Sunshine Week as important as ever


If there was ever a year that proved journalists play a vital role in our democratic society, 2020 was it.

Misinformation shared on social media, lies told by politicians before, during and after the election season, and public access restrictions caused by COVID-19 were just a few of the anxieties the average American faced last year.

Thankfully, there was a source that the public could trust when it came obtaining information: newspapers.

Despite the pandemic, journalists have fought for government transparency every day. Whether it be in Washington, D.C. or Seymour, Indiana, newspapers have continued to serve the public as the Fourth Estate.

At The Tribune, we strongly feel that it’s our role to act as a watchdog over public offices and fight for transparency in our government. We take the concerns of our fellow taxpayers seriously, and demand answers when questions are raised.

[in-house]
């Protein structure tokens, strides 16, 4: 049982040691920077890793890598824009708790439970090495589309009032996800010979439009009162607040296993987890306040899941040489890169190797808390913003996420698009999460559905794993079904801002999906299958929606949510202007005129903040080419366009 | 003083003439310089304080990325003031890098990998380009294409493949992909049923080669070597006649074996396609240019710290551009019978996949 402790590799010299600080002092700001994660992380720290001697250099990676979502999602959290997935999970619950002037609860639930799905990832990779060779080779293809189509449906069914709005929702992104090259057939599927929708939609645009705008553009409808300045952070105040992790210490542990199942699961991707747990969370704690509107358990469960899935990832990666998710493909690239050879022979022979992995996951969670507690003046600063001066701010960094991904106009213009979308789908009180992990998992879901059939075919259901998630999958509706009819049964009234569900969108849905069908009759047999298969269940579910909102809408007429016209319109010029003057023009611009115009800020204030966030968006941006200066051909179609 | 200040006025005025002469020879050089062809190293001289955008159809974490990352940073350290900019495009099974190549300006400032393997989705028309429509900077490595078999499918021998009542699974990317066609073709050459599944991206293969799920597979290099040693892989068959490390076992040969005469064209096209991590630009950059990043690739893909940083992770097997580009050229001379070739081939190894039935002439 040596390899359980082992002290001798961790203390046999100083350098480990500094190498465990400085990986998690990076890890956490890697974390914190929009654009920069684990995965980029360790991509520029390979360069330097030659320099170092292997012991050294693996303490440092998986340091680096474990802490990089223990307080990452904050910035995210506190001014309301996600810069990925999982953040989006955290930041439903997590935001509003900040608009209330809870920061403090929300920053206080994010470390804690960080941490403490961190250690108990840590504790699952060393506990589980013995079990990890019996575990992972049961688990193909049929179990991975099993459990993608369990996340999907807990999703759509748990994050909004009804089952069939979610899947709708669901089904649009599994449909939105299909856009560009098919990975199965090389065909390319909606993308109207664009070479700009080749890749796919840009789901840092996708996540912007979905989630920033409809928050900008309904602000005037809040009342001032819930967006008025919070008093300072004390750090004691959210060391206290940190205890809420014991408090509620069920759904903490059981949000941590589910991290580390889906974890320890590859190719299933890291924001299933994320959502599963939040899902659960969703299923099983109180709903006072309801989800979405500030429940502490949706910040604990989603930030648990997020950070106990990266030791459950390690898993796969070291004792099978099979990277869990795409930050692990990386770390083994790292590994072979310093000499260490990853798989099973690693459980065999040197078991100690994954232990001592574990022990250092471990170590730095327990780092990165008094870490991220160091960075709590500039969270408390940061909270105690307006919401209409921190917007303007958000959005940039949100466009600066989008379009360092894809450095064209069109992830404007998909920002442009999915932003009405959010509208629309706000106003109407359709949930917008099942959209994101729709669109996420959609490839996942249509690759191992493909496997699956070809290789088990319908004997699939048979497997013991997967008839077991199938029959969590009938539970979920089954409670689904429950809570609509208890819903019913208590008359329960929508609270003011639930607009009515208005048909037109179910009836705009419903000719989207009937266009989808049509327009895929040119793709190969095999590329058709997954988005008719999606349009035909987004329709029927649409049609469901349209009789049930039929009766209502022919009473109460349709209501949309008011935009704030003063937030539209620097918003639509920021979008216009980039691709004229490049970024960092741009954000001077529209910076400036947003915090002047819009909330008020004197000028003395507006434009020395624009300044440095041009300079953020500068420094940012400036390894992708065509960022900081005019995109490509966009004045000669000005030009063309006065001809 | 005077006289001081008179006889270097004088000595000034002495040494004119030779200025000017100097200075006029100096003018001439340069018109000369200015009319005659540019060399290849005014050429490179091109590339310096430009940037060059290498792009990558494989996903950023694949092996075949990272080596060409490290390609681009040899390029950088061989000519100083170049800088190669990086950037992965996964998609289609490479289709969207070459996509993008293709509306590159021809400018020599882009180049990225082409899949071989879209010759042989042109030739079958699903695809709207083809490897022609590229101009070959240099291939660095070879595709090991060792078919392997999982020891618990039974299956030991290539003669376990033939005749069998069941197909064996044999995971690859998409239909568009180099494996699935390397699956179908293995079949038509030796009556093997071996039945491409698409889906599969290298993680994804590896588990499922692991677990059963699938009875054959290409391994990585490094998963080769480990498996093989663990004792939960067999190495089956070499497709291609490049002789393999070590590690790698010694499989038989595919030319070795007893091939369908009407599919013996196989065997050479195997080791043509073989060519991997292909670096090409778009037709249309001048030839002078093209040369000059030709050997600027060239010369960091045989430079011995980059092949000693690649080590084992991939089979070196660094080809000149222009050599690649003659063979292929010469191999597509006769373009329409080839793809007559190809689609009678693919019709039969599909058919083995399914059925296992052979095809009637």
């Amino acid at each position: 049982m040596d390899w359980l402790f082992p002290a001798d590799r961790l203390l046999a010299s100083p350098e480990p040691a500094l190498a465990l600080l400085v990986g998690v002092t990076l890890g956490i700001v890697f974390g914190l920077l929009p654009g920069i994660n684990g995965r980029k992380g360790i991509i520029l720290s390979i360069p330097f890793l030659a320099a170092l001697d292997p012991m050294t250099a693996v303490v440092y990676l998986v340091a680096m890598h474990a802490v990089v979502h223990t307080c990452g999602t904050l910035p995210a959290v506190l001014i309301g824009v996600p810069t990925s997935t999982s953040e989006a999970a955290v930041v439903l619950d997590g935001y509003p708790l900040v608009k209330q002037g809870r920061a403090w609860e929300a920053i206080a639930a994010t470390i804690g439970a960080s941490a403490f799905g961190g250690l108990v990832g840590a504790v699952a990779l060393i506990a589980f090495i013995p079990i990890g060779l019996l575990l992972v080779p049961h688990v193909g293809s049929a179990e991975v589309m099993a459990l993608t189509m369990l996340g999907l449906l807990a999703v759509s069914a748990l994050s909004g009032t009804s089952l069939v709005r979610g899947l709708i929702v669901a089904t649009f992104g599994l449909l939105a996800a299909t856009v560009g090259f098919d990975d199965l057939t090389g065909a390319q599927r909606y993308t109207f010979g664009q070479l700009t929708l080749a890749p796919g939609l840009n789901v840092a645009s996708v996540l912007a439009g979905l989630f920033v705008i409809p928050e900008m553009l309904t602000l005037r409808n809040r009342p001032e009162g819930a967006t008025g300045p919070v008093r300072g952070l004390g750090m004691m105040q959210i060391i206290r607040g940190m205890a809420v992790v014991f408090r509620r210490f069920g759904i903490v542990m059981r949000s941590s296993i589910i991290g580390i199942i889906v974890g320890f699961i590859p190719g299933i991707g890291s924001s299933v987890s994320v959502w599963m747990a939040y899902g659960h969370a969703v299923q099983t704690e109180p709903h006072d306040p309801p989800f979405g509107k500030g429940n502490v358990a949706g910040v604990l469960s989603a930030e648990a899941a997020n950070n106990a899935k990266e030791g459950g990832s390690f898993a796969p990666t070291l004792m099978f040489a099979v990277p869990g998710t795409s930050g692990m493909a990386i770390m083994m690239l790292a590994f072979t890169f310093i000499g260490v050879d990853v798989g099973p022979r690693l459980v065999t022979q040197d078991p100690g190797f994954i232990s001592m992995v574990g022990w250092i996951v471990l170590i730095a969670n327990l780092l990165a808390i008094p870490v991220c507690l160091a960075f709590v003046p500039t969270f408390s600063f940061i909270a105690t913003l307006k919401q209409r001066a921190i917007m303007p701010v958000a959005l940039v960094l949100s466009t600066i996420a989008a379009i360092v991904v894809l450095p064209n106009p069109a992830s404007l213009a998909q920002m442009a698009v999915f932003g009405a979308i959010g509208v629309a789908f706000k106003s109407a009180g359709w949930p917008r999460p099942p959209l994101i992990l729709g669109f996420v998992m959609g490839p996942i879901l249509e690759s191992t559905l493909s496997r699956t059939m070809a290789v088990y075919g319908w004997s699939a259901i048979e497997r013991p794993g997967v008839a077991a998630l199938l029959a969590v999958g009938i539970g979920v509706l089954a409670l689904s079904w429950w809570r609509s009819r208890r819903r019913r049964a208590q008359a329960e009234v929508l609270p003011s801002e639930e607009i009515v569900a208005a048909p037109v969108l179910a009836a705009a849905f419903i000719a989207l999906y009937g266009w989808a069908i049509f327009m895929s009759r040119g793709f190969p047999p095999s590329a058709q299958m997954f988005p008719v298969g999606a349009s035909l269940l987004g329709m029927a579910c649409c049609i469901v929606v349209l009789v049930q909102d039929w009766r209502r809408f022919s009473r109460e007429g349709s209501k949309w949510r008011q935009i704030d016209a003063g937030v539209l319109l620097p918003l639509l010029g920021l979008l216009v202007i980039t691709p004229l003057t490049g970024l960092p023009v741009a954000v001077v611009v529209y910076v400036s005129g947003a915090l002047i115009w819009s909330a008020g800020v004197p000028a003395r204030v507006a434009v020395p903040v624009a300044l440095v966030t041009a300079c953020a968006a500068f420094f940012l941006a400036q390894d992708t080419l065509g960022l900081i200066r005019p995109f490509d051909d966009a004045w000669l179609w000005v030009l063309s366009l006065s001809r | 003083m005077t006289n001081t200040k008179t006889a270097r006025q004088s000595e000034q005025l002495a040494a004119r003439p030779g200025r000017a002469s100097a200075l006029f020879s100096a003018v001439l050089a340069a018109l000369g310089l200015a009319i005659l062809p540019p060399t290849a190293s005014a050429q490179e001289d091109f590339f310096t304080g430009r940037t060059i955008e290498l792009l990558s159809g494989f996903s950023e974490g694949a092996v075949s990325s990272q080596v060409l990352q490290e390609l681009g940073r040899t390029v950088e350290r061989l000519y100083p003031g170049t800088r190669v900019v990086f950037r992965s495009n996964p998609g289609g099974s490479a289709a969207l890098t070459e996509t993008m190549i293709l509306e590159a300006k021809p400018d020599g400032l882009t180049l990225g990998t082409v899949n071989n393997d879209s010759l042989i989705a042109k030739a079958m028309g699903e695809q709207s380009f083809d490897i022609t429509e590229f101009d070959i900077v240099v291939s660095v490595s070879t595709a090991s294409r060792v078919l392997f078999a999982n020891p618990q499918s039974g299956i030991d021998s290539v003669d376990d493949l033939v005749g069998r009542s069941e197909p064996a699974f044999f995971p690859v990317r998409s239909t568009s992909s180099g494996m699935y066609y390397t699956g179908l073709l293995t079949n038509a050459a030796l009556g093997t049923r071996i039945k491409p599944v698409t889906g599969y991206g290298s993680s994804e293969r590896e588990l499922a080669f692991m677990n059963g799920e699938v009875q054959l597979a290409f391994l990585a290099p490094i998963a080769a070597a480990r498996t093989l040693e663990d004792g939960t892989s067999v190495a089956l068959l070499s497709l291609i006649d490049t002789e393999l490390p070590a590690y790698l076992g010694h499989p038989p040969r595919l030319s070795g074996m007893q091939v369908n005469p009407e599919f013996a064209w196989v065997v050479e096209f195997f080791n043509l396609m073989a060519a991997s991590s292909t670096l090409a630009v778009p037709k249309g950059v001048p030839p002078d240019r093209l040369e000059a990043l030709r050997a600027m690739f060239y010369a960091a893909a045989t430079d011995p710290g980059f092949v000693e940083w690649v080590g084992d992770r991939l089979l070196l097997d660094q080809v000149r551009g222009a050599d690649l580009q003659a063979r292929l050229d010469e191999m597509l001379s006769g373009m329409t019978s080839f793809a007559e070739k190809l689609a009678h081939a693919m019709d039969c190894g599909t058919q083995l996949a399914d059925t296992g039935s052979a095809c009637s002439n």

That means covering public meetings, whether virtual or in person, putting in records requests, reviewing voting records, and more.

This week, the news industry is celebrating the importance of access to public information through Sunshine Week. The first Sunshine Week was celebrated on March 16, which is the birthday of James Madison, father of the Constitution and a key advocate of the Bill of Rights.

During Sunshine Week, we continue to encourage all citizens to subscribe to local newspapers and contact legislators to voice support for laws that make the government more transparent.

In Indiana, two laws — the Access to Public Records Act and Open Door Law — are both vital to ensuring such transparency. Under the laws, no votes or decisions may be made behind closed sessions and all citizens are guaranteed the right to access information regarding the government and the official acts of public officials and employees.

In 1786, Thomas Jefferson wrote, "Our liberty depends on the freedom of the press, and that cannot be limited without being lost."

Those sentiments still hold true today.

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